3.    It is helpful to identify to others how we function as a mutual team.

The Salvation Army assigns us to our ministry posts and so the leadership teams and church councils that we are sent to lead have not had any opportunity to interview us or vet us.  During a season of ministry when there was conflict with lay leadership, we created job descriptions based on our skills and gifts so that the people we led knew what to expect of each of us and to whom they could direct questions on any particular subject. We are both available for pastoral counseling, we share the pulpit, we both lead Bible studies, we both do pastoral visitation (though my husband is much better at that last one).

Clarifying for people what they can expect of each of us has helped to eliminate frustration on both sides of the equation. For the two of us, it has helped us stay in our own lane and not interfere in the other’s work inappropriately. For the people we have served, it has helped prevent people getting the run around. Also, because we have defined these roles, we are able to present a united front and it is difficult for others to divide us and cause friction. We’ve come to refer to our “sandboxes” and, as people come to us with requests, we will respond with, “Sorry, that’s not my sandbox.” (Although there are, of course, times when flexibility is required and our ongoing communication with one another is essential to maintain continuity.)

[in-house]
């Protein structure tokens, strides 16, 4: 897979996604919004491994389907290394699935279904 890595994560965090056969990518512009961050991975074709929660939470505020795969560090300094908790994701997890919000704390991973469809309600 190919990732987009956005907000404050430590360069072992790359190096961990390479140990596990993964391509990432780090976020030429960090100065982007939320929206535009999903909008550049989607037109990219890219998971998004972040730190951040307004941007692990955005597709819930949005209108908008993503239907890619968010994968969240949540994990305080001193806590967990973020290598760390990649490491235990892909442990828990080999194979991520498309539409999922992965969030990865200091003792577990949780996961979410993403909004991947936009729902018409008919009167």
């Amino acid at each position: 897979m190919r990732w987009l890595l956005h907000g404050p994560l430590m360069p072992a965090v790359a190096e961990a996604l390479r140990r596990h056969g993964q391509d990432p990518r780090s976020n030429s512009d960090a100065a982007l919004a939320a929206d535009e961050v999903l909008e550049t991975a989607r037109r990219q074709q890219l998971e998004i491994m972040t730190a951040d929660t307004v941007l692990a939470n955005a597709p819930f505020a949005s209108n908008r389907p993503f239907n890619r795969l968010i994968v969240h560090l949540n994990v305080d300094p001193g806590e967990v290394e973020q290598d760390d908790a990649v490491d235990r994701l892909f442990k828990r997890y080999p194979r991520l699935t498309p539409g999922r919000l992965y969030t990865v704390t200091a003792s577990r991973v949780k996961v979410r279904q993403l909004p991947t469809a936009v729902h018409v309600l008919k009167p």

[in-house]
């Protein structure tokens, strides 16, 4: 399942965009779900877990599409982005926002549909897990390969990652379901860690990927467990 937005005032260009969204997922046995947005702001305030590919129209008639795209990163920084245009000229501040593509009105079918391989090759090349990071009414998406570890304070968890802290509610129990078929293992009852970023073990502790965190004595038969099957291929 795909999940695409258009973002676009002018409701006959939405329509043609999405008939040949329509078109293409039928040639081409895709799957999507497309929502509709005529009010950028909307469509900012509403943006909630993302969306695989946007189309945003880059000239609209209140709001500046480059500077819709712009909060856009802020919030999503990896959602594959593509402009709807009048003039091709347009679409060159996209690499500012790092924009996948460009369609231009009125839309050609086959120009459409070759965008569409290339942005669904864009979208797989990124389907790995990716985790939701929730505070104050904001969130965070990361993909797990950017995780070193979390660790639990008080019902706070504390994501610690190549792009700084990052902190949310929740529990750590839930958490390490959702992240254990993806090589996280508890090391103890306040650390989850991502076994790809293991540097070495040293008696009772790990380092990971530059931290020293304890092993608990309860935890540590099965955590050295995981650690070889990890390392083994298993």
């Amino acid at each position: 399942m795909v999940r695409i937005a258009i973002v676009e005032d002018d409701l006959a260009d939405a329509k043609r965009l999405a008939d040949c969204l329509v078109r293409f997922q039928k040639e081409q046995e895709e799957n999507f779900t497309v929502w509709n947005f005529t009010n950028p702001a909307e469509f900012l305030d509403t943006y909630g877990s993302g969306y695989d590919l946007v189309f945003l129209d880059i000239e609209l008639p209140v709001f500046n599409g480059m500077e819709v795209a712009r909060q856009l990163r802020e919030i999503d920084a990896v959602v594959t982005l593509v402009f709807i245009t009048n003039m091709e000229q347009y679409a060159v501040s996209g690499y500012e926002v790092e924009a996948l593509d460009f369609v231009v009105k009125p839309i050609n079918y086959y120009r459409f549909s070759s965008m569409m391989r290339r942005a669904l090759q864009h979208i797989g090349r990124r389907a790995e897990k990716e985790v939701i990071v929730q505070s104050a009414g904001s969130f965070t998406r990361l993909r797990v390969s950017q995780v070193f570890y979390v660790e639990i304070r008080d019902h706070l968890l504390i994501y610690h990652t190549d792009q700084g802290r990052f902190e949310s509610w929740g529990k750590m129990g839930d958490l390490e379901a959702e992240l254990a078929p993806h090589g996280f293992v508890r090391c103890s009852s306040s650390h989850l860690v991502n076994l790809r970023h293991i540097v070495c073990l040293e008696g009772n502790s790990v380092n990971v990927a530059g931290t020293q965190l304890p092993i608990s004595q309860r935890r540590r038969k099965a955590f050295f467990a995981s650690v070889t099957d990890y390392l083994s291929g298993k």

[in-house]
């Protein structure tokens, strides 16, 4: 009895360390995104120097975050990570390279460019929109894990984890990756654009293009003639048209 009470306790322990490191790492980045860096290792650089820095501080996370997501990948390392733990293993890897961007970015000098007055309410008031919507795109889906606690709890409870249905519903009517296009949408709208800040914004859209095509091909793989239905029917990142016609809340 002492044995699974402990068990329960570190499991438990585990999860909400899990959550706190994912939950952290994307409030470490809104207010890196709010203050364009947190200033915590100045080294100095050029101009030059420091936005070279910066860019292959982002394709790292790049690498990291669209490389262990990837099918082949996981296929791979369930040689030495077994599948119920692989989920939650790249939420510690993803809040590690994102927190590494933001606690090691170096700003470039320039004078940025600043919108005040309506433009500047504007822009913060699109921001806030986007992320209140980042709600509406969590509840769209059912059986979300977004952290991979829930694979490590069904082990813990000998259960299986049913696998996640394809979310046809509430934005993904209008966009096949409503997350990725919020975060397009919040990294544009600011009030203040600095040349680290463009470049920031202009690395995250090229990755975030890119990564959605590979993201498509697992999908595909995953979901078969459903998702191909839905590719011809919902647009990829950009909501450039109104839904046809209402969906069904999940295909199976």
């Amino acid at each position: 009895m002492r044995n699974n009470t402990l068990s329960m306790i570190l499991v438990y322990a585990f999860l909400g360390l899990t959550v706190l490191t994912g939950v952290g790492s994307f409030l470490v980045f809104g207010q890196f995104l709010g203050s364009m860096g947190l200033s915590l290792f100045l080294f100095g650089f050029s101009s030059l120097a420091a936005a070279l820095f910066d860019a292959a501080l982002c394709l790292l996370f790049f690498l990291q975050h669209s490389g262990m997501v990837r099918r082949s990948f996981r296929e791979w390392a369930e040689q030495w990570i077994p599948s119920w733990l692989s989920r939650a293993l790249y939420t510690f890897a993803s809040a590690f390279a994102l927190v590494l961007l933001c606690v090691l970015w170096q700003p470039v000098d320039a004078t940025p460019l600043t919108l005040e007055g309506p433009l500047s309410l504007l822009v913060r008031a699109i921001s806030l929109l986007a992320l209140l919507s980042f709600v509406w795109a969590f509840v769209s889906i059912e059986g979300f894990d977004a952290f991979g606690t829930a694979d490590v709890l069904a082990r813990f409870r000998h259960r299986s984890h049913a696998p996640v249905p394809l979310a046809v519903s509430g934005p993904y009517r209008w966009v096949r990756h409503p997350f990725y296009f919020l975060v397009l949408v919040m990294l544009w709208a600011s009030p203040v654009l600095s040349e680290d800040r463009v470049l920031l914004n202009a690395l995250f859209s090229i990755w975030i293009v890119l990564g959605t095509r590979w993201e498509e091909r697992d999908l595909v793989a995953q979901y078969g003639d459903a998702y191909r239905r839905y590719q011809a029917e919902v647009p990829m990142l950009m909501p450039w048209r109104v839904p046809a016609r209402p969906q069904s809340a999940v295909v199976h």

4.    We don’t need to justify our shared ministry to others.

Our shared ministry is fact of who we are as a couple. We will not argue the point with others. We will not change our dynamic because it makes others uncomfortable or because they don’t understand. We will teach and explain to others the biblical foundation for our egalitarian partnership, but we will not debate it. We move forward together, shoulder to shoulder and hand in hand, leading God’s people as we have been called, equipped, and gifted to do.

(Photo by Alex Iby on Unsplash)


Related Reading:

In Sickness, Never Health: A Mutual Marriage
Friends (and Equals) Forever
Building Strong Ministry Teams: Women and Men Planting Churches Together